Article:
Chinese Drywall Plaintiffs Finally Going to Collect? - Injured
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Chinese Drywall Plaintiffs Finally Going to Collect?

Lawsuits over Chinese-made drywall have moved sluggishly since the first claims were filed in 2009. Part of the problem is determining whether the Chinese manufacturers are bound by U.S. law, an issue lawyers and judges call 'jurisdiction.'

One of the manufacturers, Taishan Gypsum, has argued that U.S. courts don't have jurisdiction because the drywall was distributed in the U.S. by other companies. But two rulings in the last few months have undermined that claim.

The rulings, one in Florida and one in Louisiana state that the Chinese company can be sued for their role in making allegedly defective products. But the case is far from over.

Homeowners whose houses were renovated using the Chinese-made drywall claimed that it caused significant problems in their homes, reports The New York Times.

The drywall allegedly gave off fumes that caused health issues for people living in the homes. They also affected appliances and caused them to fail, according to reports. Some of those homeowners were forced to leave their homes to avoid further problems.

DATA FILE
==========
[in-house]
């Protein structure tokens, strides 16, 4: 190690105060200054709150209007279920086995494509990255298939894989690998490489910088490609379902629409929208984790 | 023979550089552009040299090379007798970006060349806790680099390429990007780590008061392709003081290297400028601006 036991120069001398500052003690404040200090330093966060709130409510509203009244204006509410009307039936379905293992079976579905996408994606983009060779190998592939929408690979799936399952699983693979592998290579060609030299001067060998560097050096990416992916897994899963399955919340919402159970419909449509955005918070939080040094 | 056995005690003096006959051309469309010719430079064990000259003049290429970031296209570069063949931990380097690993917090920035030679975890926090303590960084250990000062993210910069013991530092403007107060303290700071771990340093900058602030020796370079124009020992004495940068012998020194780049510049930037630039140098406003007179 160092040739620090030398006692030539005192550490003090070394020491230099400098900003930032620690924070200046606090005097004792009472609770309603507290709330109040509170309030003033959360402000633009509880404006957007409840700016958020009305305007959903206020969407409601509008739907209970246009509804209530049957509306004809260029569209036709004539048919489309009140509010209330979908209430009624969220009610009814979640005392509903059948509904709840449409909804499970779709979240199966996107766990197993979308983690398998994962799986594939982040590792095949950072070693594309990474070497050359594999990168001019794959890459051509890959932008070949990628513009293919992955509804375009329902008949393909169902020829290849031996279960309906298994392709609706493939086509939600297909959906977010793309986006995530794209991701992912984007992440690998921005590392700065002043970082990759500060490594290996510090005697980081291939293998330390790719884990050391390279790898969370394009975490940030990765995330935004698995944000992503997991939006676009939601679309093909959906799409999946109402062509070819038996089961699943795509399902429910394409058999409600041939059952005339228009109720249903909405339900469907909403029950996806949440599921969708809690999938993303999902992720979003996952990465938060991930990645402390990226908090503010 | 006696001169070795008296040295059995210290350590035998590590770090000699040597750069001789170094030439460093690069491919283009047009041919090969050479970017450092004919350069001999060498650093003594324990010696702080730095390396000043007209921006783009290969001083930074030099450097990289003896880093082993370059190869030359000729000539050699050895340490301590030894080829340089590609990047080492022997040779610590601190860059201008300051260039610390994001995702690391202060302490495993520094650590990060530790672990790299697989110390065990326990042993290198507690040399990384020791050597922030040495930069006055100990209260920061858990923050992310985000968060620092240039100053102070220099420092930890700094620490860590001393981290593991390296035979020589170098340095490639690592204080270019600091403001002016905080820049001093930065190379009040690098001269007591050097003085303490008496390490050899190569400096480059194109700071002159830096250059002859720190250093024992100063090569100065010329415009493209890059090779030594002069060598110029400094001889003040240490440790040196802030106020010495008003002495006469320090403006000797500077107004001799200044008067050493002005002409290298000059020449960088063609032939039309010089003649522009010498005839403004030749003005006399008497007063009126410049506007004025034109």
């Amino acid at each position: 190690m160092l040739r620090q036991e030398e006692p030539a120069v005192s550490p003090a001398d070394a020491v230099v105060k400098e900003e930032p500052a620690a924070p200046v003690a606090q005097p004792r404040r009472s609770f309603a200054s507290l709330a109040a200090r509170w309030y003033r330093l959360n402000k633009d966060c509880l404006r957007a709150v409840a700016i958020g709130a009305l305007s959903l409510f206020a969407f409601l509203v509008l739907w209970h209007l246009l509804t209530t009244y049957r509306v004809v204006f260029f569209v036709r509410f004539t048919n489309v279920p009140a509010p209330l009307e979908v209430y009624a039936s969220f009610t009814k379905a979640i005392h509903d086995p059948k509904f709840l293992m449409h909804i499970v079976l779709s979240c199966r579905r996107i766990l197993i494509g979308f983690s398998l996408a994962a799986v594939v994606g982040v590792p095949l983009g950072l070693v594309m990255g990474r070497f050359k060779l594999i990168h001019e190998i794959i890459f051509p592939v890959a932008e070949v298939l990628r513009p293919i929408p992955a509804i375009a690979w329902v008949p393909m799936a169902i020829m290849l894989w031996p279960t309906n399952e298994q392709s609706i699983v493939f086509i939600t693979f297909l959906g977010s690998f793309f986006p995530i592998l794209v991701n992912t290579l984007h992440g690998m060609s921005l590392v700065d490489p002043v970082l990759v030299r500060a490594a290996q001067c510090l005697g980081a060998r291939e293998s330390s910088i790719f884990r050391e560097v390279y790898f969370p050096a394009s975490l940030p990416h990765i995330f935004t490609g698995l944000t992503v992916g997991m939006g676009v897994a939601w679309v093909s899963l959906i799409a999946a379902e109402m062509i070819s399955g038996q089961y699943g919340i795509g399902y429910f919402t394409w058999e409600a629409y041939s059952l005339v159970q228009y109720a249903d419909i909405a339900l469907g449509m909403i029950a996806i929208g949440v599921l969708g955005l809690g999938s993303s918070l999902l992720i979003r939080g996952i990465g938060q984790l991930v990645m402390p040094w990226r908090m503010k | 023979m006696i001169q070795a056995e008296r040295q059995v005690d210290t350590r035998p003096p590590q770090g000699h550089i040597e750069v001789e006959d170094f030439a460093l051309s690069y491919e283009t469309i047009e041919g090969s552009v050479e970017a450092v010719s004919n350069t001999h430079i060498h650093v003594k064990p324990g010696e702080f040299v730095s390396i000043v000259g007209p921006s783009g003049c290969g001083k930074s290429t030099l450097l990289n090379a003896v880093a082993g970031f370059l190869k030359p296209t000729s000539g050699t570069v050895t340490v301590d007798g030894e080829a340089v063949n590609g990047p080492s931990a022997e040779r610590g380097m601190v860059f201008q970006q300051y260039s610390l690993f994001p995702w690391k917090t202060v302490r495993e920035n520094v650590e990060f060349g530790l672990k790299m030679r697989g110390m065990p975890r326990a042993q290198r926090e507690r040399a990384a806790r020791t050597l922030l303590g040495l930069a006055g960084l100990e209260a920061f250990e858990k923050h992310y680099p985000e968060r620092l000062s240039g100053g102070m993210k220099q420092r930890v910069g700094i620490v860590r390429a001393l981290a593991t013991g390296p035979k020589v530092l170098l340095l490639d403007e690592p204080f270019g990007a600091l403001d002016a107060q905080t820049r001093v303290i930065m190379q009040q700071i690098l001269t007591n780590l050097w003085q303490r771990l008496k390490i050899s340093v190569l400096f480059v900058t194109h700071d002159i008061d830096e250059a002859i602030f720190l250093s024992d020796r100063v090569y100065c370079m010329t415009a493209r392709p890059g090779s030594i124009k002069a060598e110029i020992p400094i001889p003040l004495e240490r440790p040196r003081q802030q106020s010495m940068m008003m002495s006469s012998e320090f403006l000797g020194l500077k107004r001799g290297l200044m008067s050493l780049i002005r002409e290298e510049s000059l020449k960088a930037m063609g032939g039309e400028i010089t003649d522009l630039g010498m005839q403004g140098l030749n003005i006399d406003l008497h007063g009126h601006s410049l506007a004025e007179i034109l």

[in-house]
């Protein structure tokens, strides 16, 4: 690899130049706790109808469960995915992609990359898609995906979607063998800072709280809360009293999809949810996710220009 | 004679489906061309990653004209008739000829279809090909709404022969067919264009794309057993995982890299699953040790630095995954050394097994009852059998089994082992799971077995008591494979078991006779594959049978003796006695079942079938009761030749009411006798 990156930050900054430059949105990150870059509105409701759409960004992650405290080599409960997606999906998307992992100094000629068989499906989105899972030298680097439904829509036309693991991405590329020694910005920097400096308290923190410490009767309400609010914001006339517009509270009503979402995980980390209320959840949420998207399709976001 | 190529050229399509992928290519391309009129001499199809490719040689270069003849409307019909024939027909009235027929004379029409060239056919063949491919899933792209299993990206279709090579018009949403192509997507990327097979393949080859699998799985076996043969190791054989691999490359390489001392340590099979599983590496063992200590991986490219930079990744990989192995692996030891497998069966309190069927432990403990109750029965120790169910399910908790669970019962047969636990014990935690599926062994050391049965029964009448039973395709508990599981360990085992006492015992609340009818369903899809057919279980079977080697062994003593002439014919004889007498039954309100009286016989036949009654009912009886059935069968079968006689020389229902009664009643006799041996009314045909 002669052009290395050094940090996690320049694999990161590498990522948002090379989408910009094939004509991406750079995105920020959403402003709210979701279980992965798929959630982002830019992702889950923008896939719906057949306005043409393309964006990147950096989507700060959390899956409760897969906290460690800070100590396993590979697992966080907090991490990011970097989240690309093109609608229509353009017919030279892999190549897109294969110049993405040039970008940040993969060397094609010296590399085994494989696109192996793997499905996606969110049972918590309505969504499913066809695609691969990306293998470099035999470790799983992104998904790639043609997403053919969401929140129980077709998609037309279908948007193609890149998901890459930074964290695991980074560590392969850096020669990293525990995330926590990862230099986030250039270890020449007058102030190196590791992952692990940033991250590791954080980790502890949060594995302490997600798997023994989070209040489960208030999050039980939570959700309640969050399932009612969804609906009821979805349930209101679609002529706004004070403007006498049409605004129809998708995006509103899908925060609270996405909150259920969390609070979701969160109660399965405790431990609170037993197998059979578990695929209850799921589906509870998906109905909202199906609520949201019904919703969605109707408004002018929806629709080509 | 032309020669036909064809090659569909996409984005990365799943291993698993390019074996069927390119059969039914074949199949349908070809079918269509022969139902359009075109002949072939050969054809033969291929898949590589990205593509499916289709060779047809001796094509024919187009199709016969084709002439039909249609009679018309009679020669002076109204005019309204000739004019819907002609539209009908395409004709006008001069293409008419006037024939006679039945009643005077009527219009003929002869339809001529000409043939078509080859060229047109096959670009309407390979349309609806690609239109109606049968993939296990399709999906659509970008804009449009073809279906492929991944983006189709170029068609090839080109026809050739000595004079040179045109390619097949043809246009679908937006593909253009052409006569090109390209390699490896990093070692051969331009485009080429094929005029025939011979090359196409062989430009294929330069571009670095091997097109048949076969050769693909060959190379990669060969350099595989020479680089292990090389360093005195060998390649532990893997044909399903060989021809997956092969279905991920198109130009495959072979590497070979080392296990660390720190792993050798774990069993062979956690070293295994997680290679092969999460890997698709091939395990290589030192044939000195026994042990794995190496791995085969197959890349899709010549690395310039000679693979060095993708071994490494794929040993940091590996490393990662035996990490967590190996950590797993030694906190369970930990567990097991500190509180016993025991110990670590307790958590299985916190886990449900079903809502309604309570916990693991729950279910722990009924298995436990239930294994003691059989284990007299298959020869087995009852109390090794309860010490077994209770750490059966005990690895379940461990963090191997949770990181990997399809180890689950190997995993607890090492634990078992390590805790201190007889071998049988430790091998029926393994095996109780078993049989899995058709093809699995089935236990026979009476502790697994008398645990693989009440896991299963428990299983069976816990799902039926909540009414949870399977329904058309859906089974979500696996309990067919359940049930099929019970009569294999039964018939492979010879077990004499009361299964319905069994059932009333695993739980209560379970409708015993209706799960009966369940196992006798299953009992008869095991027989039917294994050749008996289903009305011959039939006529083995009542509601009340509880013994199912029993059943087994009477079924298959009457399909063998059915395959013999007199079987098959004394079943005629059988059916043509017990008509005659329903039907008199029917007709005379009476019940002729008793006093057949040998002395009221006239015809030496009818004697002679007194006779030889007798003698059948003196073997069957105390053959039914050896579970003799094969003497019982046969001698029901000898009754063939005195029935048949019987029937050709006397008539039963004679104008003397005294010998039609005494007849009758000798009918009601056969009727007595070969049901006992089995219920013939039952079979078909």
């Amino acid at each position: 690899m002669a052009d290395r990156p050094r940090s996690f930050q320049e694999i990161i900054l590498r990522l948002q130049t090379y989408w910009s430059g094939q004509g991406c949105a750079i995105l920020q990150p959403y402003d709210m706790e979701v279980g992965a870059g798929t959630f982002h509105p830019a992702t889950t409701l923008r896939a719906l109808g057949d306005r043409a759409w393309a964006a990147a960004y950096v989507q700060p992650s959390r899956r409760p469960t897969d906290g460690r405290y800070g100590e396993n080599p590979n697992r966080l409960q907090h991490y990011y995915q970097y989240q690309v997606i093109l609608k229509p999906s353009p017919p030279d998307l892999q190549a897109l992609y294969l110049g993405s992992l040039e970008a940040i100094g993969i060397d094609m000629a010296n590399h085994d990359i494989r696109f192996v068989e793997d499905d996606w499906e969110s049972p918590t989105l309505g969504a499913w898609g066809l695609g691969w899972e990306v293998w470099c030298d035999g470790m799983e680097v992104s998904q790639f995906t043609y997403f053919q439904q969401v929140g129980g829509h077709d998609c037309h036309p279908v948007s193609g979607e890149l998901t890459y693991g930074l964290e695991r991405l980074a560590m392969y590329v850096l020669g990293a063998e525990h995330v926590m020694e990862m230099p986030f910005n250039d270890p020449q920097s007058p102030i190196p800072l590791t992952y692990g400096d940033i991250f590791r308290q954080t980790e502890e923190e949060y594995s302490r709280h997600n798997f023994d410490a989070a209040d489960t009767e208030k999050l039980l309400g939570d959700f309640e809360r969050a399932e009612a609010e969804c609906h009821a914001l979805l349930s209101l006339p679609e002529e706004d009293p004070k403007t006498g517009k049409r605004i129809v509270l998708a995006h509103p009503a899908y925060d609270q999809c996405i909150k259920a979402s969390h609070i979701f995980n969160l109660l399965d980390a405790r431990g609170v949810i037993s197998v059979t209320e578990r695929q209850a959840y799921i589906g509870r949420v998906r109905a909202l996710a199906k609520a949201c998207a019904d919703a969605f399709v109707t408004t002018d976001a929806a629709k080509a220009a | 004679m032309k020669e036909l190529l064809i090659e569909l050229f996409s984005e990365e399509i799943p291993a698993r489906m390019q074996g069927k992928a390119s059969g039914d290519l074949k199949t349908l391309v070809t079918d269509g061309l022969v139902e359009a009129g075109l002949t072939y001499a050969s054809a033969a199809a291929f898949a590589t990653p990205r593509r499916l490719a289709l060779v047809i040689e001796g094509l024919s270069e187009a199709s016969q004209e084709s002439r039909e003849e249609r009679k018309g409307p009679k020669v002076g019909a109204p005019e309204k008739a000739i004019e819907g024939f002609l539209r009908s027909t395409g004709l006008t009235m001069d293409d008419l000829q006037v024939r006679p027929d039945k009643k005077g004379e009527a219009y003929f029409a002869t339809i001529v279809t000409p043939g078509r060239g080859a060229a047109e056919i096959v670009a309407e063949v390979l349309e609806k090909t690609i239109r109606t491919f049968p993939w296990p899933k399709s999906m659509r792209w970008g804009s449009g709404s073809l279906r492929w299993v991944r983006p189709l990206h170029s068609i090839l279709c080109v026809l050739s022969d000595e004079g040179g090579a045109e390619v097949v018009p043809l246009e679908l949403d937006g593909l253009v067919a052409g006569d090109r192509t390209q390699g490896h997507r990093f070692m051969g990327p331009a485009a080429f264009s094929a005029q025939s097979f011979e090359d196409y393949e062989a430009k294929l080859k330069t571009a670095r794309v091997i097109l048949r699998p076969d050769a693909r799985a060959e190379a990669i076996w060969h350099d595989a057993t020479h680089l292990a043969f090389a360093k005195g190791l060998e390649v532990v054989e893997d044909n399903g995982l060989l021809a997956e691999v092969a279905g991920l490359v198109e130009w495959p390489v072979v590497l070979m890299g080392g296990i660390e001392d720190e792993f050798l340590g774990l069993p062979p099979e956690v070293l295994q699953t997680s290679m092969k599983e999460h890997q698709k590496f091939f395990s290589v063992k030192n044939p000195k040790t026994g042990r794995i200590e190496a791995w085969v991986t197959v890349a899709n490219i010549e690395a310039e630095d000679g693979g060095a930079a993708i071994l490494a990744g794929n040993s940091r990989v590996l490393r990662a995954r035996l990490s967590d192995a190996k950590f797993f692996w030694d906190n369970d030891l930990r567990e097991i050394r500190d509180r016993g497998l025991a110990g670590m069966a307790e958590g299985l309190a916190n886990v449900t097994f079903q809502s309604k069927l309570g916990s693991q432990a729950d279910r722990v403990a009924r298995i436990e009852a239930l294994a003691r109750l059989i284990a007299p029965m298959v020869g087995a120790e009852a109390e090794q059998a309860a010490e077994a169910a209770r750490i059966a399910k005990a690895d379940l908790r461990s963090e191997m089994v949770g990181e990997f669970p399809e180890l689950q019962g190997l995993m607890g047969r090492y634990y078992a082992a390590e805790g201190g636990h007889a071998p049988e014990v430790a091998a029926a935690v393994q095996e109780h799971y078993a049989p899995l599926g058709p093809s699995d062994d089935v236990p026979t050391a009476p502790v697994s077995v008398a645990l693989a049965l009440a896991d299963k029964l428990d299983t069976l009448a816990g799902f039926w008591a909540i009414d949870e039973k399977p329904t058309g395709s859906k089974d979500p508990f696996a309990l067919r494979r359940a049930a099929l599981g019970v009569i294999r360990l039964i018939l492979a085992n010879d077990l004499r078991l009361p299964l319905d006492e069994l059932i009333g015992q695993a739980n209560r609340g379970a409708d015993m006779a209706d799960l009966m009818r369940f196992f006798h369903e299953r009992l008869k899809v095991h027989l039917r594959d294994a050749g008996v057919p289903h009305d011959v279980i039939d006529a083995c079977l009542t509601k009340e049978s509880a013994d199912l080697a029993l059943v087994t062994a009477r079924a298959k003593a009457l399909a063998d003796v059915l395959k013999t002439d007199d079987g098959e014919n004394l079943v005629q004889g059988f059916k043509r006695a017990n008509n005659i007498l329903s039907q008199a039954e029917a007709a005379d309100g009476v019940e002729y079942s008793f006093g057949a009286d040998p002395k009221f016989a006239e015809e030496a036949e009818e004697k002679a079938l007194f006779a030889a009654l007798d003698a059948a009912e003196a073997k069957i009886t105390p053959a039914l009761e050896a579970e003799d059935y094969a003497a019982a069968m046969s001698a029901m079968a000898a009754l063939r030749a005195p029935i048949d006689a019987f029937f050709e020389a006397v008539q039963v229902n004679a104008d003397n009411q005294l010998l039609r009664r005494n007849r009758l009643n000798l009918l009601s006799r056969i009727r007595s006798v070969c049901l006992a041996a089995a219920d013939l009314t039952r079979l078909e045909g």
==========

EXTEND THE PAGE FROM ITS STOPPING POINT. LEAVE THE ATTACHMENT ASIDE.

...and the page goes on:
The courts' rulings allowing lawsuits to continue could have a huge impact for future claims against improperly made Chinese products.

When a product is improperly made and the problems cause harm to consumers, they have a right to sue both the manufacturer and the distributor to recover.

In this case, the distributors didn't have enough money to cover the injuries but the manufacturer does.

When filing a lawsuit it's important to make sure all the parties involved are named as defendants. That's just another reason why working with an attorney will get you better results that going it along.

Even if the suits are successful, it's unclear whether the Chinese company will pay. It's hard for U.S. courts to enforce rulings against foreign companies without government help.

The lawsuits were against two manufacturers, Taishan Gypsum and Knauf Plasterboard Tianjin. Knauf has made a settlement agreement with plaintiffs which should be approved soon, reports The New York Times.

Taishun Gypsum is appealing the rulings that give plaintiffs a right to sue them in U.S. courts. For the plaintiffs, that means the wait for payment would be even longer.

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